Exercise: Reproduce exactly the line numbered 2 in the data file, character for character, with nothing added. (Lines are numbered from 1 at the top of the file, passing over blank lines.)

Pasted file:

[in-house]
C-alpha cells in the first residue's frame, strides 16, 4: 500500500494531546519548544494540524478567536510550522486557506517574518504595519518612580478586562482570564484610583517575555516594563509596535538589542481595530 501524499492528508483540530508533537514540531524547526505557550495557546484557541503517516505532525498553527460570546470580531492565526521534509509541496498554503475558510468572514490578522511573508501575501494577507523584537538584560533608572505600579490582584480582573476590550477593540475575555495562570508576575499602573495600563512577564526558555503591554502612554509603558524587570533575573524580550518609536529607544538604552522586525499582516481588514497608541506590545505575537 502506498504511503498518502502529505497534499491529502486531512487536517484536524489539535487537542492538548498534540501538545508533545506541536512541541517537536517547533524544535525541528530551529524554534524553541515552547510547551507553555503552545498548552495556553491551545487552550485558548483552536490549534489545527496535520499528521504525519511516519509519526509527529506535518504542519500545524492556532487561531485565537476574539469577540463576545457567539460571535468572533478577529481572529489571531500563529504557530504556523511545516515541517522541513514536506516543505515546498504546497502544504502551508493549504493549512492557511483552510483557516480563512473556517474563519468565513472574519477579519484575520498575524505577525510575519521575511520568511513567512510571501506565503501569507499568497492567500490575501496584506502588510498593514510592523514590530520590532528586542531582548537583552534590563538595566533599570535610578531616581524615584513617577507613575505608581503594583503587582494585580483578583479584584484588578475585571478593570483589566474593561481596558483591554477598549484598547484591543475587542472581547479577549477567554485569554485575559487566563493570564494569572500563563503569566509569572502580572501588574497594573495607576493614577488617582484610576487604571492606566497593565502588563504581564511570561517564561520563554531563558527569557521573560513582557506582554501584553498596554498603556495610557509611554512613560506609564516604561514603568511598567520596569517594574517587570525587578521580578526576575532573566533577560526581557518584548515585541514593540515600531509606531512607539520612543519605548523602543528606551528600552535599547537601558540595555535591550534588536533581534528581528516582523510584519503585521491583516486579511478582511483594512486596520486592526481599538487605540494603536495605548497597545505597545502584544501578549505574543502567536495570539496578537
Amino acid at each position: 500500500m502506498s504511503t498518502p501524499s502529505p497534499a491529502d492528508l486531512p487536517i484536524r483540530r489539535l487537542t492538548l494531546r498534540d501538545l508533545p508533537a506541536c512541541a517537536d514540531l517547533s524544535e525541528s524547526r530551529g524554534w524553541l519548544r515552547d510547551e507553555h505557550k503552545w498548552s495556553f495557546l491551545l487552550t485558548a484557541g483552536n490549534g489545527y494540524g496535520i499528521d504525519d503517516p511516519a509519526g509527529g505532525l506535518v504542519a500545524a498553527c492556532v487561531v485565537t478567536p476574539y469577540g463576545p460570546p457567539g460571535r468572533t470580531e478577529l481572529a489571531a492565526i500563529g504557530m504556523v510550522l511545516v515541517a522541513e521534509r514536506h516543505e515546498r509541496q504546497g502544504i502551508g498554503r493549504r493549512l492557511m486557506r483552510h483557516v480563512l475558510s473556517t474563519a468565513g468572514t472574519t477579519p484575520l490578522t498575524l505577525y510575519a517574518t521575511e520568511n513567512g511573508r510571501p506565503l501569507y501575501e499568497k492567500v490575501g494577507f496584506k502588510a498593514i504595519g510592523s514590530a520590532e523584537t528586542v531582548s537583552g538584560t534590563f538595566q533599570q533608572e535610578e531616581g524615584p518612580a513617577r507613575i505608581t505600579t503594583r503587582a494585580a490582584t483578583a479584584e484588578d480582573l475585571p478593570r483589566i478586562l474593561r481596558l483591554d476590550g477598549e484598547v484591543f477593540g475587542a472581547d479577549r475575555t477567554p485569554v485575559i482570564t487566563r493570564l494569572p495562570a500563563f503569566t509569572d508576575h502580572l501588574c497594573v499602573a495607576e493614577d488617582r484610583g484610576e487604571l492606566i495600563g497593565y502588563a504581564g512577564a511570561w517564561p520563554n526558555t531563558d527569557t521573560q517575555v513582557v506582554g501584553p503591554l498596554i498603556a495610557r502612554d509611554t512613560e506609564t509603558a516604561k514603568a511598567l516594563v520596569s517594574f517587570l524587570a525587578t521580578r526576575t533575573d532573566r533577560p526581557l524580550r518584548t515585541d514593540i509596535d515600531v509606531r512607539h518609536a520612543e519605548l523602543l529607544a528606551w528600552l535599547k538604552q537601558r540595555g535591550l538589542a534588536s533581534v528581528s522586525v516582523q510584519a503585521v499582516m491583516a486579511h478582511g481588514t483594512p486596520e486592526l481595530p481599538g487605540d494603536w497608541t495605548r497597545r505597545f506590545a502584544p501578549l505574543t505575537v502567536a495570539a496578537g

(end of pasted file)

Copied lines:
C-alpha cells in the first residue's frame, strides 16, 4: 500500500494531546519548544494540524478567536510550522486557506517574518504595519518612580478586562482570564484610583517575555516594563509596535538589542481595530 501524499492528508483540530508533537514540531524547526505557550495557546484557541503517516505532525498553527460570546470580531492565526521534509509541496498554503475558510468572514490578522511573508501575501494577507523584537538584560533608572505600579490582584480582573476590550477593540475575555495562570508576575499602573495600563512577564526558555503591554502612554509603558524587570533575573524580550518609536529607544538604552522586525499582516481588514497608541506590545505575537 502506498504511503498518502502529505497534499491529502486531512487536517484536524489539535487537542492538548498534540501538545508533545506541536512541541517537536517547533524544535525541528530551529524554534524553541515552547510547551507553555503552545498548552495556553491551545487552550485558548483552536490549534489545527496535520499528521504525519511516519509519526509527529506535518504542519500545524492556532487561531485565537476574539469577540463576545457567539460571535468572533478577529481572529489571531500563529504557530504556523511545516515541517522541513514536506516543505515546498504546497502544504502551508493549504493549512492557511483552510483557516480563512473556517474563519468565513472574519477579519484575520498575524505577525510575519521575511520568511513567512510571501506565503501569507499568497492567500490575501496584506502588510498593514510592523514590530520590532528586542531582548537583552534590563538595566533599570535610578531616581524615584513617577507613575505608581503594583503587582494585580483578583479584584484588578475585571478593570483589566474593561481596558483591554477598549484598547484591543475587542472581547479577549477567554485569554485575559487566563493570564494569572500563563503569566509569572502580572501588574497594573495607576493614577488617582484610576487604571492606566497593565502588563504581564511570561517564561520563554531563558527569557521573560513582557506582554501584553498596554498603556495610557509611554512613560506609564516604561514603568511598567520596569517594574517587570525587578521580578526576575532573566533577560526581557518584548515585541514593540515600531509606531512607539520612543519605548523602543528606551528600552535599547537601558540595555535591550534588536533581534528581528516582523510584519503585521491583516486579511478582511483594512486596520486592526481599538487605540494603536495605548497597545505597545502584544501578549505574543502567536495570539496578537